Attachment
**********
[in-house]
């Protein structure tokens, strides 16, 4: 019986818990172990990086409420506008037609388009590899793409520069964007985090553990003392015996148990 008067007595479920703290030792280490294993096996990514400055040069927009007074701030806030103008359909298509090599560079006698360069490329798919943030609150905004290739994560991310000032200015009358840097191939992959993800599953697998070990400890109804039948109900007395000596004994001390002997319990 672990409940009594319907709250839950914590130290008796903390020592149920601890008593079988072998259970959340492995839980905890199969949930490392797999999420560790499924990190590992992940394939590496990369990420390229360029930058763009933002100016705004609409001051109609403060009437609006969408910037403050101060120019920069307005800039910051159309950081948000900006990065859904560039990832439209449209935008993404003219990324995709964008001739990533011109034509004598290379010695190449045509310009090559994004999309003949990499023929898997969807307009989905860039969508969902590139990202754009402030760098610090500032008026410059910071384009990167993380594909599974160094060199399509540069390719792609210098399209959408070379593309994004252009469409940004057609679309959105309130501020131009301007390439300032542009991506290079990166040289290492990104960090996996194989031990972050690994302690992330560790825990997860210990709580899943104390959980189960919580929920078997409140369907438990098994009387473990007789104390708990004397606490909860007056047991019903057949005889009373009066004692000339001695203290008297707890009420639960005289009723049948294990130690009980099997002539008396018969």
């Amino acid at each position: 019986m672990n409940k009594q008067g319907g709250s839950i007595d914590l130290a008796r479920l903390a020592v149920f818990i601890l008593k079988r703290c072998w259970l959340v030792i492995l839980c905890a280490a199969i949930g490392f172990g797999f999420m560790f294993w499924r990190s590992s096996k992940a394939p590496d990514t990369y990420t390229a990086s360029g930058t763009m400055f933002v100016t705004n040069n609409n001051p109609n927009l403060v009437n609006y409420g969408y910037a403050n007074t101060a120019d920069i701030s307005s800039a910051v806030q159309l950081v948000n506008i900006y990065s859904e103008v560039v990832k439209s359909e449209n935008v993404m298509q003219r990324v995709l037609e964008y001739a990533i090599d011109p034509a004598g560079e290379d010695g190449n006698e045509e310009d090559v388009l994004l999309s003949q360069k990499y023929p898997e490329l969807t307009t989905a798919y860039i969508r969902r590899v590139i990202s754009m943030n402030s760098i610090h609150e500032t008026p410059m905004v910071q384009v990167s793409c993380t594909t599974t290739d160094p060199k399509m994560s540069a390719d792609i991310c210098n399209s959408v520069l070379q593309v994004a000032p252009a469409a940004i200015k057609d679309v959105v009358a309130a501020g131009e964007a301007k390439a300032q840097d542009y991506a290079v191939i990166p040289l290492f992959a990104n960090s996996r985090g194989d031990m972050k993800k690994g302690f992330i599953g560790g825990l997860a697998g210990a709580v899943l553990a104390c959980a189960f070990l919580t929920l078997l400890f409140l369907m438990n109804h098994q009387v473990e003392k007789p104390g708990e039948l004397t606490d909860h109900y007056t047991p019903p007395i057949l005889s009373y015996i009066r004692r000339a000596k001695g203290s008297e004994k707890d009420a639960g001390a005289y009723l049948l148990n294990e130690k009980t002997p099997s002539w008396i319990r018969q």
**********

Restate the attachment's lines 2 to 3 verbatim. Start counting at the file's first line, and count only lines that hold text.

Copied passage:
């Protein structure tokens, strides 16, 4: 019986818990172990990086409420506008037609388009590899793409520069964007985090553990003392015996148990 008067007595479920703290030792280490294993096996990514400055040069927009007074701030806030103008359909298509090599560079006698360069490329798919943030609150905004290739994560991310000032200015009358840097191939992959993800599953697998070990400890109804039948109900007395000596004994001390002997319990 672990409940009594319907709250839950914590130290008796903390020592149920601890008593079988072998259970959340492995839980905890199969949930490392797999999420560790499924990190590992992940394939590496990369990420390229360029930058763009933002100016705004609409001051109609403060009437609006969408910037403050101060120019920069307005800039910051159309950081948000900006990065859904560039990832439209449209935008993404003219990324995709964008001739990533011109034509004598290379010695190449045509310009090559994004999309003949990499023929898997969807307009989905860039969508969902590139990202754009402030760098610090500032008026410059910071384009990167993380594909599974160094060199399509540069390719792609210098399209959408070379593309994004252009469409940004057609679309959105309130501020131009301007390439300032542009991506290079990166040289290492990104960090996996194989031990972050690994302690992330560790825990997860210990709580899943104390959980189960919580929920078997409140369907438990098994009387473990007789104390708990004397606490909860007056047991019903057949005889009373009066004692000339001695203290008297707890009420639960005289009723049948294990130690009980099997002539008396018969």
């Amino acid at each position: 019986m672990n409940k009594q008067g319907g709250s839950i007595d914590l130290a008796r479920l903390a020592v149920f818990i601890l008593k079988r703290c072998w259970l959340v030792i492995l839980c905890a280490a199969i949930g490392f172990g797999f999420m560790f294993w499924r990190s590992s096996k992940a394939p590496d990514t990369y990420t390229a990086s360029g930058t763009m400055f933002v100016t705004n040069n609409n001051p109609n927009l403060v009437n609006y409420g969408y910037a403050n007074t101060a120019d920069i701030s307005s800039a910051v806030q159309l950081v948000n506008i900006y990065s859904e103008v560039v990832k439209s359909e449209n935008v993404m298509q003219r990324v995709l037609e964008y001739a990533i090599d011109p034509a004598g560079e290379d010695g190449n006698e045509e310009d090559v388009l994004l999309s003949q360069k990499y023929p898997e490329l969807t307009t989905a798919y860039i969508r969902r590899v590139i990202s754009m943030n402030s760098i610090h609150e500032t008026p410059m905004v910071q384009v990167s793409c993380t594909t599974t290739d160094p060199k399509m994560s540069a390719d792609i991310c210098n399209s959408v520069l070379q593309v994004a000032p252009a469409a940004i200015k057609d679309v959105v009358a309130a501020g131009e964007a301007k390439a300032q840097d542009y991506a290079v191939i990166p040289l290492f992959a990104n960090s996996r985090g194989d031990m972050k993800k690994g302690f992330i599953g560790g825990l997860a697998g210990a709580v899943l553990a104390c959980a189960f070990l919580t929920l078997l400890f409140l369907m438990n109804h098994q009387v473990e003392k007789p104390g708990e039948l004397t606490d909860h109900y007056t047991p019903p007395i057949l005889s009373y015996i009066r004692r000339a000596k001695g203290s008297e004994k707890d009420a639960g001390a005289y009723l049948l148990n294990e130690k009980t002997p099997s002539w008396i319990r018969q």